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- Even in a perfectly designed situation, operators will still make occasional errors, just as equipment will have failures. Operator errors may be introduced by poor system/equipment design or by the complexity of operations. Human error assessment refers to the determination of human reliability or performance. As such, it can be used in conjunction with other reliability analyses to determine whether administrative controls to enhance operator performance or hardware changes will provide the greatest improvement in overall reliability/safety.
- By conducting human error assessments, one can also obtain a better understanding of whether the human element is performing about as optimally as can be expected, or whether specific design or procedural changes would enhance performance. This evaluation will also make it clearer in reviewing incidents as to whether an operator was negligent or conforming to the standards for the job.
- Since formal human error assessment is a complex undertaking, it may be useful to have a company guideline indicating hen it is to be performed. The initiation of human error assessment should be the responsibility of operating management. However, the conduct of the assessment will require the involvement of specialized experts, or other appropriately trained staff, to fully understand and address the human factors issues.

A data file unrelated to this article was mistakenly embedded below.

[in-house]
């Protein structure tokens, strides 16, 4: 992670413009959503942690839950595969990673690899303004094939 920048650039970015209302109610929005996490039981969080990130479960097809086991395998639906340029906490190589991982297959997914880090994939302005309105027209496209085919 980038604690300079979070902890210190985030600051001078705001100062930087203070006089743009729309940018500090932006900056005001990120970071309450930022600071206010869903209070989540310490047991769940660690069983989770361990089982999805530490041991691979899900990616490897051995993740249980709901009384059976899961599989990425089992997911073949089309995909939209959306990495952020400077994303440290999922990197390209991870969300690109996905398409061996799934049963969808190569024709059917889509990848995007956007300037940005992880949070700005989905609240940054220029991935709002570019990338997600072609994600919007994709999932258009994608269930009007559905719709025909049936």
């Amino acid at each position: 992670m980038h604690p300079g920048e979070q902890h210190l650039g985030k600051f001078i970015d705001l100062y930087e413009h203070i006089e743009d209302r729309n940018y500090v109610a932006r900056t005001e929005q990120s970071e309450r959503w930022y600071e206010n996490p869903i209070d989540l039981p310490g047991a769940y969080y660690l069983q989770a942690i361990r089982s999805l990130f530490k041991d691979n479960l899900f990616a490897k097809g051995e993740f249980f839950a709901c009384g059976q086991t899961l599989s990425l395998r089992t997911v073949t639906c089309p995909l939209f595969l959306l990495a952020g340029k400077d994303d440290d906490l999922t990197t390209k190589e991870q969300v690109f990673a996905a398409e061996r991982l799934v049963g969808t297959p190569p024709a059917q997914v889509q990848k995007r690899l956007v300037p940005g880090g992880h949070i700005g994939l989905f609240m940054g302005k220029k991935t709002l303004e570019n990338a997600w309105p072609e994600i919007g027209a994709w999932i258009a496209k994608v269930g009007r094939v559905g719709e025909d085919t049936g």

- Various detailed sources are available on conducting human error assessments, as are more generalized data bases on human error rates. While the generalized sources may be adequate for overall reliability analyses, key operations and operator vs. automation decisions may warrant or necessitate a human error assessment specific to that particular operation.
- In conducting a human error assessment, human factors specialists should be heavily involved. Their analyses should be documented and retained after results are shared with appropriate engineering and operations personnel.
- Reference: CCPS(1989) Guidelines for Technical Management of Chemical Process Safety
- Management/Human Factors